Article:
Not since the drought which hit the U.S. in 1988 has 37% of the nation’s soybean crop been rated at poor or very poor. Thirty-seven percent was the highest number for poor to very poor reached in July of 1988.
COLUMBUS, Ohio – Led by increases in fertilizer and seed, farmers can expect to spend as much as 20 percent more to produce corn and soybeans in 2012 than they did in 2011, according to Ohio State University Extension experts.
“We’re expecting to see input costs increase somewhere between 5 and 20 percent, depending on the crop and the level of inputs relative to the quality of land farmed,” said Barry Ward, leader of the Production Business Management program in the Department of Agricultural, Environmental and Development Economics. “There will be increases, in some cases substantial increases, but this is not unexpected. Most growers are already seeing it showing up in planning for 2012 as farmers make pre-purchases.”
Ward said increases in the cost of fertilizer and seed are the key drivers of the expected increases, reflected in newly released enterprise budgets developed at Ohio State. Extension professionals develop the annual enterprise budgets as guidance for farmers planning the next year’s crop.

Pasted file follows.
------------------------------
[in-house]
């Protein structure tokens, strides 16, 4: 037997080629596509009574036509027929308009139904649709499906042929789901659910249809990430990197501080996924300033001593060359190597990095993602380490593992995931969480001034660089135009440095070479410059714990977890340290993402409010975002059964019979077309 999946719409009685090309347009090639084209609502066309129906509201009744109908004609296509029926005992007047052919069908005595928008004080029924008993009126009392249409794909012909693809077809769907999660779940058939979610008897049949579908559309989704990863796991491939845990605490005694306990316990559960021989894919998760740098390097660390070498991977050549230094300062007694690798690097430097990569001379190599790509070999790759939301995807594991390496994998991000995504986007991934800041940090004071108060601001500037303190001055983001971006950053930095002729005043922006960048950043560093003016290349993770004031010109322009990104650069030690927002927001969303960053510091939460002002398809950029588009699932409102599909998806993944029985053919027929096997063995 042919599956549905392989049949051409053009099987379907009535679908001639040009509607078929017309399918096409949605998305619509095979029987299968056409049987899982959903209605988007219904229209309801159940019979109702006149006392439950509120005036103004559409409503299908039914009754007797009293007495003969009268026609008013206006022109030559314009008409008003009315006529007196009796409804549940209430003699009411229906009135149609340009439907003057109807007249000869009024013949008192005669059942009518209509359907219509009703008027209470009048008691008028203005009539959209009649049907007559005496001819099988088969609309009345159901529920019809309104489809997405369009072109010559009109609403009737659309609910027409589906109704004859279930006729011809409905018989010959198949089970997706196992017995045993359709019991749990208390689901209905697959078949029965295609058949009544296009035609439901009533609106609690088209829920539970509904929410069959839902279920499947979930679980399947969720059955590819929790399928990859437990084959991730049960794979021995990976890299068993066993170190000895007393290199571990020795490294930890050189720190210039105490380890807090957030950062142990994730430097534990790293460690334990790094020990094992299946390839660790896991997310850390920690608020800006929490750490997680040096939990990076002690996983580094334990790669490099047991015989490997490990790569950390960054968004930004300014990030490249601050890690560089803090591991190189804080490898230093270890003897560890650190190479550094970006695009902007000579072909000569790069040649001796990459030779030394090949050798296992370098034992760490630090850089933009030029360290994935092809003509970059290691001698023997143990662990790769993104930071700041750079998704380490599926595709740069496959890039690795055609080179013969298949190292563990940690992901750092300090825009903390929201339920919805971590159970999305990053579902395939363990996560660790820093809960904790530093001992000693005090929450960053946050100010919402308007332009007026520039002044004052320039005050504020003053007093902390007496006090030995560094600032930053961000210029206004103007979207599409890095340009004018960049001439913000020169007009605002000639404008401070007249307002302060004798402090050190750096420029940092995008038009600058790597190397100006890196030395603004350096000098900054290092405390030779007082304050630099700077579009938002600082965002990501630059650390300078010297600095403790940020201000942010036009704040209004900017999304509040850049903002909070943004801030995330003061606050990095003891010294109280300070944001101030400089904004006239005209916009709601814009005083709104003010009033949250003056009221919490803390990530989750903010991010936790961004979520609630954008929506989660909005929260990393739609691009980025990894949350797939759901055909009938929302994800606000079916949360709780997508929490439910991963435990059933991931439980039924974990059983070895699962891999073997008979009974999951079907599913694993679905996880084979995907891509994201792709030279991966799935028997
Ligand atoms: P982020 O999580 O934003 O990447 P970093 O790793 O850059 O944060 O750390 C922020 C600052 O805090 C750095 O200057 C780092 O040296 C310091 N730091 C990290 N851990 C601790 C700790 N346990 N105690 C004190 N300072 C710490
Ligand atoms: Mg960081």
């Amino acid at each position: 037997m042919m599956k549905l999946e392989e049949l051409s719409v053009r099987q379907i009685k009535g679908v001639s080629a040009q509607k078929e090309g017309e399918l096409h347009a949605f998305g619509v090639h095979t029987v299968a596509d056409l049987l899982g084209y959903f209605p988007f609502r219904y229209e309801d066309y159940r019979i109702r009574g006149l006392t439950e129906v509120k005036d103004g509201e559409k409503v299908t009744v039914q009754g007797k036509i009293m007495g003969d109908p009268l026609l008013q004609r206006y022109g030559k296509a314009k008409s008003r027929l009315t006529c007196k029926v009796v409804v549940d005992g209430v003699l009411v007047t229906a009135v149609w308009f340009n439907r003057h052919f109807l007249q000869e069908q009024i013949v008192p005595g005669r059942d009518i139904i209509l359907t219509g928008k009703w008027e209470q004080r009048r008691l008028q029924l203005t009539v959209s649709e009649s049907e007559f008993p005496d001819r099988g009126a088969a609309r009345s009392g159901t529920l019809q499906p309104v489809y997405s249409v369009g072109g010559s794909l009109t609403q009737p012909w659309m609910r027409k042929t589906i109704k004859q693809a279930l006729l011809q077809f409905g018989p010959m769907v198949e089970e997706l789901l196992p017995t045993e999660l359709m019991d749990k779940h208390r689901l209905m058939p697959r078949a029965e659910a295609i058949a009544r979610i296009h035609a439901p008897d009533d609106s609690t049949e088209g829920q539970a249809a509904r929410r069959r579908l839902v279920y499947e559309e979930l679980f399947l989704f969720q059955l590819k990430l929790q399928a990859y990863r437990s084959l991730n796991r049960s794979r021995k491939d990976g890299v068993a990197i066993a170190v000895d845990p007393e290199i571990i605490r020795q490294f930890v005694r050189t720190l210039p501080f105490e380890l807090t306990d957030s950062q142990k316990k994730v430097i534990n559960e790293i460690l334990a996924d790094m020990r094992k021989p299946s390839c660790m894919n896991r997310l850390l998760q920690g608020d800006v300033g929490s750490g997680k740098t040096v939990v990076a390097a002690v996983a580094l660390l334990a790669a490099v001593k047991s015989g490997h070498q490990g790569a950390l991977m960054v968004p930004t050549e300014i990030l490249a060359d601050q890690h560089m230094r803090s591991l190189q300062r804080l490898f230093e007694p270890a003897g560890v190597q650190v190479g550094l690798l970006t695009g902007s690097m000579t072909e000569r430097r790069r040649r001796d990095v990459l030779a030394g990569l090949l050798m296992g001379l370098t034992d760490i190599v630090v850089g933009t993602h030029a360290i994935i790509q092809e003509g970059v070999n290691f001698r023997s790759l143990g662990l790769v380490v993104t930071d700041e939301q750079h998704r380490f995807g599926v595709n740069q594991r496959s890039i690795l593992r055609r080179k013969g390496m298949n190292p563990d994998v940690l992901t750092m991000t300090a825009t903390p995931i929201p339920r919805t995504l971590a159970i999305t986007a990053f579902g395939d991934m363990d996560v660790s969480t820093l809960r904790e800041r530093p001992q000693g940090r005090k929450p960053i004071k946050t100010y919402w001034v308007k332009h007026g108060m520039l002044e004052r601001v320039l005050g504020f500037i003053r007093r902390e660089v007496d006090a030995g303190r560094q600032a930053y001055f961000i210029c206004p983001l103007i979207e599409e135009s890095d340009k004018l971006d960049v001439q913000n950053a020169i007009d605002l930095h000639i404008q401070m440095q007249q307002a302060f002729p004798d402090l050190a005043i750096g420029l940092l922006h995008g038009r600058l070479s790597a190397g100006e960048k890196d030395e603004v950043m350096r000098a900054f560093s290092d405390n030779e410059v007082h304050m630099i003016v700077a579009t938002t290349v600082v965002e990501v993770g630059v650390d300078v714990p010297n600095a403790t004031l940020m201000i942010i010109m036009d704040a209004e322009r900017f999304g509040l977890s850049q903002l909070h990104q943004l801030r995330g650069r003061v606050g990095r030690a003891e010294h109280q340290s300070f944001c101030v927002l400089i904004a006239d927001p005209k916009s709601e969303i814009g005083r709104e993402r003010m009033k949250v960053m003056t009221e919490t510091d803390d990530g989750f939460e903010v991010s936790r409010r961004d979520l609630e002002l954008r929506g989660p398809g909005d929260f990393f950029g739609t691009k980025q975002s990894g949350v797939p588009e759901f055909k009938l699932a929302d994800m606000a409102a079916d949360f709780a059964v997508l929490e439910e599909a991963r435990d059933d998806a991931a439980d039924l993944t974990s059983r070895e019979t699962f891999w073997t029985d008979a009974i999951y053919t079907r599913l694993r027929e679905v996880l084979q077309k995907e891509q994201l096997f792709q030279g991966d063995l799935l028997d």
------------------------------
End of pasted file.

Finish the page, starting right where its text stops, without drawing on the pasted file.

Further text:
“We’ve seen enough significant increases in fertilizer costs that it will be a pretty big bump over last year,” he explained. “The way fertilizer prices have been moving, it’s been purely demand driven. With worldwide crop prices being high, fertilizer prices are staying relatively well correlated with commodity prices.”
That correlation is the market’s way of telling farmers “not to skimp on fertilizer,” according to Ward. He said farmers in the U.S. compete with agricultural sectors in competitive countries like Brazil and China for many crop inputs, but especially for fertilizer. That demand drives the cost of the product.
Ward said other energy-related crop inputs, however, will see only moderate increases, if prices appreciate at all.